That is some kind of list.

This photo is about ten years old. Brad was driving that amphib down the bay side one summer afternoon, and dropped into Island Bay Resort (ex-Fish Camp) to pick up Hayden so he could ride along on the next leg that ended near Marathon. Hayden wore that big smile for about a week after that. Brad's next book can use this picture at the beginning to illustrate the way he came by his nickname: "What Legs?"

The brief little bio of Brad on the back cover is just a tease for his next book. I think he should call it: "Being Brad Neat." He should write it because he obviously has so many more Tales of the Reef to tell.

In addition to an acknowledgement to Carl Gage, Brad has a brief discussion about the end of the era of wooden dive boats. In Brad's next book, Carl Gage and his wooden dive boats probably rate a whole chapter. Gage was a larger-than-life character who helped kickstart the Key Largo diveboat business when there wasn't much of a blueprint to follow. In the 1960's and 70's, just about every diver from Miami and most every serious dive tourist in the United States had been out on Carl Gage's flagship dive boat, the Reef Queen. Brad worked for Carl and ran the Reef Queen for a number of years.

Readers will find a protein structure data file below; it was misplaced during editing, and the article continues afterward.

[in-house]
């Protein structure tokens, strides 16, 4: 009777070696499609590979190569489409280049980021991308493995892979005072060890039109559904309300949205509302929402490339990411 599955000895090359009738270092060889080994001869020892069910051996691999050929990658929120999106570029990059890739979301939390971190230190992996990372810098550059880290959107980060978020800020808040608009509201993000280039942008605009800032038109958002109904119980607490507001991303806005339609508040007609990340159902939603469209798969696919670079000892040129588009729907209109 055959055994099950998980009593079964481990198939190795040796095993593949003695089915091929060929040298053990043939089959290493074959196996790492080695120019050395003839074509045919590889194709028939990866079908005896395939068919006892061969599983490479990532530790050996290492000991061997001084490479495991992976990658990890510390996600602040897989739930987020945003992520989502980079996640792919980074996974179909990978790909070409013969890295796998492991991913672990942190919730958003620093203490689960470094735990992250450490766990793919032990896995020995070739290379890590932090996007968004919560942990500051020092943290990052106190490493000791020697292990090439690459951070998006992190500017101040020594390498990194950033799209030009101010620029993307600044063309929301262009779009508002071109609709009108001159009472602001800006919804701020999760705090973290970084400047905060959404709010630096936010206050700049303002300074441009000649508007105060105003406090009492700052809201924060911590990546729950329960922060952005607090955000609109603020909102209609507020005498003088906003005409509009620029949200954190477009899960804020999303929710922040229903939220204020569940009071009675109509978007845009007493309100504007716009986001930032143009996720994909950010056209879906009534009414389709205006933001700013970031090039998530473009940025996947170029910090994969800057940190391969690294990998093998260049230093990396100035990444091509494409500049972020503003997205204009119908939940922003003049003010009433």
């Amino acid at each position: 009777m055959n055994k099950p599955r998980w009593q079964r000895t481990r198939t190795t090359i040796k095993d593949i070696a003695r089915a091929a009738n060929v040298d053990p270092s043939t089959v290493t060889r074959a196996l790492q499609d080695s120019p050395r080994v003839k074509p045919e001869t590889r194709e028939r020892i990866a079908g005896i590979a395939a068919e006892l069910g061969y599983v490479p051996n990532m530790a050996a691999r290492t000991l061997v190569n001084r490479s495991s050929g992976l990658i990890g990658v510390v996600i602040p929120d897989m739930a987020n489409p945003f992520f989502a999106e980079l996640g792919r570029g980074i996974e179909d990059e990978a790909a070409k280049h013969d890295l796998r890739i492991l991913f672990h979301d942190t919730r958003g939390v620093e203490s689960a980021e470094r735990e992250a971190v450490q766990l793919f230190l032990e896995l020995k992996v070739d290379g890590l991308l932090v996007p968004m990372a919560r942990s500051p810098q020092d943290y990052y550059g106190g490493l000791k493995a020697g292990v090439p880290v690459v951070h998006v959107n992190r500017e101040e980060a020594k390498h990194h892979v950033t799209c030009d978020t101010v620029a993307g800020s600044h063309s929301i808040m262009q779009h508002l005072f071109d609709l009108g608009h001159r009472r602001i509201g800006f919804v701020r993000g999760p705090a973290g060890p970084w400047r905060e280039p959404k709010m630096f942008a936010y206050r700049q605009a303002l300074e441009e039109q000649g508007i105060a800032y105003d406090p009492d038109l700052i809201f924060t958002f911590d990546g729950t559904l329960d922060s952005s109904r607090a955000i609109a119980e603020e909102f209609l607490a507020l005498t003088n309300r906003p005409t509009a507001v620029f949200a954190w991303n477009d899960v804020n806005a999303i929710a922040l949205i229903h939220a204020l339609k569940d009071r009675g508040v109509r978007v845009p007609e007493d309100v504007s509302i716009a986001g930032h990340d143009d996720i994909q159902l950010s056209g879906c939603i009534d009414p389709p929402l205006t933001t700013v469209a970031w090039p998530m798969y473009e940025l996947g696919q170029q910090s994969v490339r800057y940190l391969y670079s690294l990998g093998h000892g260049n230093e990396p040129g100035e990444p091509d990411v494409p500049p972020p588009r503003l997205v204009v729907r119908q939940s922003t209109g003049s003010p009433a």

Fish Campers got to work around Carl Gage because we chartered his overflow boat for the summers. It was a tired but really salty carolina boat called the Henrietta. At six knots, there was a lot of time for camaraderie going back and forth to the reef from the marina in Key Largo. There was also a time after some rough weather when the low guys on the Fish Camp totem-pole had to take turns sleeping on the Henrietta. You were there to either sleep on a cushion on the saloon floor, or else sleep on the berth with one arm dangling over the edge onto the saloon floor. When the leaking bilge water got up that high it would wake you up. After an hour or so of vigorous sex with the manual bilge pump, you could go back to sleep until you woke to the sound of a bus load of dive gear being thrown into the cockpit from the dock. Never even got a morning donut, just "Hey, dude, catch this. It's got my mask in it."